- Series: Modern European Philosophy
- Paperback: 344 pages
- Publisher: Cambridge University Press; 1 edition (August 20, 2007)
- Language: English
- ISBN-10: 0521038936
- ISBN-13: 978-0521038935
- Product Dimensions: 6 x 0.8 x 9 inches
- Shipping Weight: 1.3 pounds (View shipping rates and policies)
- Average Customer Review: 2 customer reviews
- Amazon Best Sellers Rank: #1,798,003 in Books (See Top 100 in Books)
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Heidegger's Analytic: Interpretation, Discourse and Authenticity in Being and Time (Modern European Philosophy) 1st Edition
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"...an oustanding scholarly contribution to the study of the early Heidegger's views on interpretation. The book is guaranteed to appeal to a wide range of readers..." Philosophical Inquiry, Dana Belu, Brooklyn College
"This is, in many respects, a refreshing book. It is clear and straightforward and closely-reasoned. While it does at times, especially in later chapters, become bogged down in Heideggerian jargon, it is a throwback to the days before deconstructionistic obliqueness became the rage. Carman is obviously a competent scholar in Heidegger, sympahetic but not uncritical, and he has something to say and says it, with clarity and even with elegance." Journal of Phenomenological Psychology
"Carman's project set out to interpret Heidegger by analogy with Allison's Kant interpretation. The result is an excellent book that, in its clarity and breadth of scope, is set to become as central to Heideggerian scholarship as Allison's work is for Kant scholars. It develops a coherent and convincing interpretation of Heidegger's enterprise in Being and Time, one that future interpretations cannot ignore." Philosophy in Review
Unlike those who view Heidegger as an idealist, Taylor Carman asserts that Heidegger is best understood as a realist and offers a new interpretation of his major work, Being and Time. Among the book's distinctive features are an interpretation explicitly oriented within a Kantian framework (often taken for granted in readings of Heidegger) and an analysis of Dasein in relation to recent theories of intentionality, notably those of Dennett and Searle.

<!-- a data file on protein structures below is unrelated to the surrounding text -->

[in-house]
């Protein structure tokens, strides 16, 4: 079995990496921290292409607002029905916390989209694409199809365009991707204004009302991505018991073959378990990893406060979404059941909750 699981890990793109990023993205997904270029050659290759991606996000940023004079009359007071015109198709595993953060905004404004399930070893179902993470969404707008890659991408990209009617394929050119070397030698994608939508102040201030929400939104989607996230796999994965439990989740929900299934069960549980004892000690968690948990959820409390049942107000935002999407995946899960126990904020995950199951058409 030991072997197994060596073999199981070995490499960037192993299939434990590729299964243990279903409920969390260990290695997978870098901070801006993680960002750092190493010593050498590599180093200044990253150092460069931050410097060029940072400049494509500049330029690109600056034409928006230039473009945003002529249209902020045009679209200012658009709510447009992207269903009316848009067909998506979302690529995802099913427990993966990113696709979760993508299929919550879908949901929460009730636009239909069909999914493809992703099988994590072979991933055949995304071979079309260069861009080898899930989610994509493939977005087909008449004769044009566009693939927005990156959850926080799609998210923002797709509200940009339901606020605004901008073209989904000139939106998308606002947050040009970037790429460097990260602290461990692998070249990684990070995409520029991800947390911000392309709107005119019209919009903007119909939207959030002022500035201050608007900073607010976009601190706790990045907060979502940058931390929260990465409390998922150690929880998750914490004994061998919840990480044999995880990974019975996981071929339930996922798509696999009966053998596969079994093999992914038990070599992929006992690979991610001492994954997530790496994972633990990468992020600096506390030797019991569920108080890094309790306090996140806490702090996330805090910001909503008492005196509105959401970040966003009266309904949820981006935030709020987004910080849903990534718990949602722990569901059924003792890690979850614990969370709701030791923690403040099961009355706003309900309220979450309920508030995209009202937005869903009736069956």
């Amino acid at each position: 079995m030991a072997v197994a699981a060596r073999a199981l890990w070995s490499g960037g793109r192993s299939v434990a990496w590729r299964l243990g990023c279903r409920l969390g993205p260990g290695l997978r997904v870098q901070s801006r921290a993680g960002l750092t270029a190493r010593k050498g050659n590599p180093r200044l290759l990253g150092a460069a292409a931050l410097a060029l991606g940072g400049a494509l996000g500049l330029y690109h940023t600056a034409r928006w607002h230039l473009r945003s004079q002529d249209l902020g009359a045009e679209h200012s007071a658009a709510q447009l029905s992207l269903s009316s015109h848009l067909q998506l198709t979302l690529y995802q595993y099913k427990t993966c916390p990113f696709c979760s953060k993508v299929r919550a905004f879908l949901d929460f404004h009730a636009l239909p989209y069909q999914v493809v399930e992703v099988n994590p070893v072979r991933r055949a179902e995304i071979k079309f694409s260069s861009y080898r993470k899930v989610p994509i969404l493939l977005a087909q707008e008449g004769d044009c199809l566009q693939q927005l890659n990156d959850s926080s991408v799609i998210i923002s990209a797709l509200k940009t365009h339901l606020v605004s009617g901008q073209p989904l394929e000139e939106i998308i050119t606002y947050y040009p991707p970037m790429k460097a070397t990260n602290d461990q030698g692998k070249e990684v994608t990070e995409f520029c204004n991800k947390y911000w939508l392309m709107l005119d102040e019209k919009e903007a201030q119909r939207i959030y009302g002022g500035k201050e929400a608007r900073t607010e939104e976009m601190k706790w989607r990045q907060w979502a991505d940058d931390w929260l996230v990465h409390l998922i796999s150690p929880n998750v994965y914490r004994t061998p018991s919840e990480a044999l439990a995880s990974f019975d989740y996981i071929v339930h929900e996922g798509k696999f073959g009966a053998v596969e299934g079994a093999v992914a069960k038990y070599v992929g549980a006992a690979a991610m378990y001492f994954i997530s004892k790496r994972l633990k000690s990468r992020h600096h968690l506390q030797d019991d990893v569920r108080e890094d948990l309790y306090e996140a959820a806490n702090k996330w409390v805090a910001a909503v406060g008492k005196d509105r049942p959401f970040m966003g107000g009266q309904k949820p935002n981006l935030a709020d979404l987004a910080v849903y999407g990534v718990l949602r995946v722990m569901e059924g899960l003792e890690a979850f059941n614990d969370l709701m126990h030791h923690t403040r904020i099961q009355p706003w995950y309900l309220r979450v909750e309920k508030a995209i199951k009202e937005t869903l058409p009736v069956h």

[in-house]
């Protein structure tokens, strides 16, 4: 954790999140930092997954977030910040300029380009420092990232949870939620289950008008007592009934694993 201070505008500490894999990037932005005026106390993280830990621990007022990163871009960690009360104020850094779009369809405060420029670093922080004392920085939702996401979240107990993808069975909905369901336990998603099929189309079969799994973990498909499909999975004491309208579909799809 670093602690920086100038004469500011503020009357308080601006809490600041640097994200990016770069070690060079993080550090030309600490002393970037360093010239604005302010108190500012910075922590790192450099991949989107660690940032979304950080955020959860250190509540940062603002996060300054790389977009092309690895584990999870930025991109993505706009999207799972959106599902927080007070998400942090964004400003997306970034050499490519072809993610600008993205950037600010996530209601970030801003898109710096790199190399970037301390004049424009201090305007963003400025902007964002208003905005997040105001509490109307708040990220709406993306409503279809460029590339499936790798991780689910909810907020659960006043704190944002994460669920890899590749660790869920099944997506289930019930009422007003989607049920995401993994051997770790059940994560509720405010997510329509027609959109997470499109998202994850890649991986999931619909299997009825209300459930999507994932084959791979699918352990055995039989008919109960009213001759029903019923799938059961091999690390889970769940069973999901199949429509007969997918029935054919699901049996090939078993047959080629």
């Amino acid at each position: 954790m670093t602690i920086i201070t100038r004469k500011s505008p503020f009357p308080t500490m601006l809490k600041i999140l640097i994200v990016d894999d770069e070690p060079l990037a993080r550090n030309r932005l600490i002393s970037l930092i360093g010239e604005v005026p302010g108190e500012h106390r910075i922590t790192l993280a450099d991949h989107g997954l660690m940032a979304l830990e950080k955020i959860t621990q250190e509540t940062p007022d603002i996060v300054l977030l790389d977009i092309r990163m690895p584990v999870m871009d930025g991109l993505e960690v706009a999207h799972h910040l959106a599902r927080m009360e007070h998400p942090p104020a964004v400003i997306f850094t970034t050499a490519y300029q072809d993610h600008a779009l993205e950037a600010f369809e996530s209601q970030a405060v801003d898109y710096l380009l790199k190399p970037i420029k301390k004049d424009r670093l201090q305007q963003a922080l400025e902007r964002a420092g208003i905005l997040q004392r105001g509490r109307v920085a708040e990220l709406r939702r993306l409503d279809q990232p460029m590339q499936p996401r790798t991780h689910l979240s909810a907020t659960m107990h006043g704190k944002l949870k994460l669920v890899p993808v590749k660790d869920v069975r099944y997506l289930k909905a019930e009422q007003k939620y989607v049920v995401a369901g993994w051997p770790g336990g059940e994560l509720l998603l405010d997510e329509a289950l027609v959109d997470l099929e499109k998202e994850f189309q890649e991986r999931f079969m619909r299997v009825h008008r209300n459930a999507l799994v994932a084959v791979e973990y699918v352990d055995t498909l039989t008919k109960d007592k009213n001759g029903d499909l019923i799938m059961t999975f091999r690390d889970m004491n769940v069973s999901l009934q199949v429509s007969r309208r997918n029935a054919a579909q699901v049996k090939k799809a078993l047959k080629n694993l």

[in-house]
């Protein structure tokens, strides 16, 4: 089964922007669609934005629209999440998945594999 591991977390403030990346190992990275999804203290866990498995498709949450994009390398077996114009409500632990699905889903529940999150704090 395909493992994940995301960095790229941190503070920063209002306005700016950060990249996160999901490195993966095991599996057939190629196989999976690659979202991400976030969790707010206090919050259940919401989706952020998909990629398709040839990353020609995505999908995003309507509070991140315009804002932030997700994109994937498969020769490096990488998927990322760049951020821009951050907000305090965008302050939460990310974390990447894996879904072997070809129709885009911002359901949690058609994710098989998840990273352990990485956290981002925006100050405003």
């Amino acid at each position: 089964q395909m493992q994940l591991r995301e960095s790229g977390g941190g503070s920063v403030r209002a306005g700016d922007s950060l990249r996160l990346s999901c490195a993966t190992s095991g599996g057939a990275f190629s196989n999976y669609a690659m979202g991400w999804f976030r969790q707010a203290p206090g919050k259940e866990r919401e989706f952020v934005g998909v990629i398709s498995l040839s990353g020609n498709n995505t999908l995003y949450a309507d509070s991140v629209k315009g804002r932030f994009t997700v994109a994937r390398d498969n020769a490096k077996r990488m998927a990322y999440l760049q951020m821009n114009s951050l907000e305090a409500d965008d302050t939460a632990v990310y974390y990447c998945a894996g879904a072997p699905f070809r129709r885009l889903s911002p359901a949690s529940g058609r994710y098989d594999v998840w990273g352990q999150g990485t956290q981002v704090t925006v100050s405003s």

Top customer reviews
The guiding thesis of the book is that Heidegger's "analytic" in "Being and Time" should be understood as the provision of "hermeneutic conditions," i.e. the conditions under which human beings are able to interpretively make sense of the world. Focusing particularly on Heidegger's views on language and intentionality, Carman makes a fairly good case for this reading.
The main problem that I found in this book is that, by tying Heidegger's researches with contemporary Anglo-American thought so closely, Carman winds up distorting the real originality of Heidegger's thought. Heidegger's thought is so deeply unlike virtually everything else that has come along in the last 200 years that it is a mistake to assimilate his work to that of other philosophers. Commentators and readers alike need to keep Heidegger's own admonitions about his work in mind while reading him; this is a man, after all, once told his students that it was his "personal conviction" that his "hermeneutics" is not philosophy at all (Summer 1923), and who later said that "It is my belief that it is all over for philosophy" (Winter 1923-1924).
That said, Carman's work is an eminently readable, well-argued study that ought to be a paradigm for other scholars. While I have my doubts about attempts to make Heidegger into an analytic philosopher, I can only praise Carman's effort at making Heidegger speak to a contemporary audience about issues of universal philosophical concern.